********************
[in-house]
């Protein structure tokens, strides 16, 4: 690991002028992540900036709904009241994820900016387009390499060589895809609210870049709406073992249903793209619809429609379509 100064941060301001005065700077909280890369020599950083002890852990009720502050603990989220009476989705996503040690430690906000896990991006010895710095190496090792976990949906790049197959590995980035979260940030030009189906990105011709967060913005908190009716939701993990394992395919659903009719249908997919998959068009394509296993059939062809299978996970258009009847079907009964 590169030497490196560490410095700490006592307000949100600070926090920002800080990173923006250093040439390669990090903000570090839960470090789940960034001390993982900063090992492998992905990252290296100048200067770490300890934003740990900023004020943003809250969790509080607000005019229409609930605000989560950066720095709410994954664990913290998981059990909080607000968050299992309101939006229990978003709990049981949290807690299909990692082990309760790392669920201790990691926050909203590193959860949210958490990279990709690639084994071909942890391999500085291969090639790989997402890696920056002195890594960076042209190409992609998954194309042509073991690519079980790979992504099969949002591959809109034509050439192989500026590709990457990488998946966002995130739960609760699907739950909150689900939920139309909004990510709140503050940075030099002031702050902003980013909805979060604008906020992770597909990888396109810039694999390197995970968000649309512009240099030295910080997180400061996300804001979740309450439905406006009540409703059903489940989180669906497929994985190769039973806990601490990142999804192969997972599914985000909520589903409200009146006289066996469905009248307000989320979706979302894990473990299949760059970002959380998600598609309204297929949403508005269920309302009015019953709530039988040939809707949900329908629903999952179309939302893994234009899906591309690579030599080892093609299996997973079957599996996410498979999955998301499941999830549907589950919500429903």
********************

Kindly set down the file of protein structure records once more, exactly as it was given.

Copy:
[in-house]
């Protein structure tokens, strides 16, 4: 690991002028992540900036709904009241994820900016387009390499060589895809609210870049709406073992249903793209619809429609379509 100064941060301001005065700077909280890369020599950083002890852990009720502050603990989220009476989705996503040690430690906000896990991006010895710095190496090792976990949906790049197959590995980035979260940030030009189906990105011709967060913005908190009716939701993990394992395919659903009719249908997919998959068009394509296993059939062809299978996970258009009847079907009964 590169030497490196560490410095700490006592307000949100600070926090920002800080990173923006250093040439390669990090903000570090839960470090789940960034001390993982900063090992492998992905990252290296100048200067770490300890934003740990900023004020943003809250969790509080607000005019229409609930605000989560950066720095709410994954664990913290998981059990909080607000968050299992309101939006229990978003709990049981949290807690299909990692082990309760790392669920201790990691926050909203590193959860949210958490990279990709690639084994071909942890391999500085291969090639790989997402890696920056002195890594960076042209190409992609998954194309042509073991690519079980790979992504099969949002591959809109034509050439192989500026590709990457990488998946966002995130739960609760699907739950909150689900939920139309909004990510709140503050940075030099002031702050902003980013909805979060604008906020992770597909990888396109810039694999390197995970968000649309512009240099030295910080997180400061996300804001979740309450439905406006009540409703059903489940989180669906497929994985190769039973806990601490990142999804192969997972599914985000909520589903409200009146006289066996469905009248307000989320979706979302894990473990299949760059970002959380998600598609309204297929949403508005269920309302009015019953709530039988040939809707949900329908629903999952179309939302893994234009899906591309690579030599080892093609299996997973079957599996996410498979999955998301499941999830549907589950919500429903």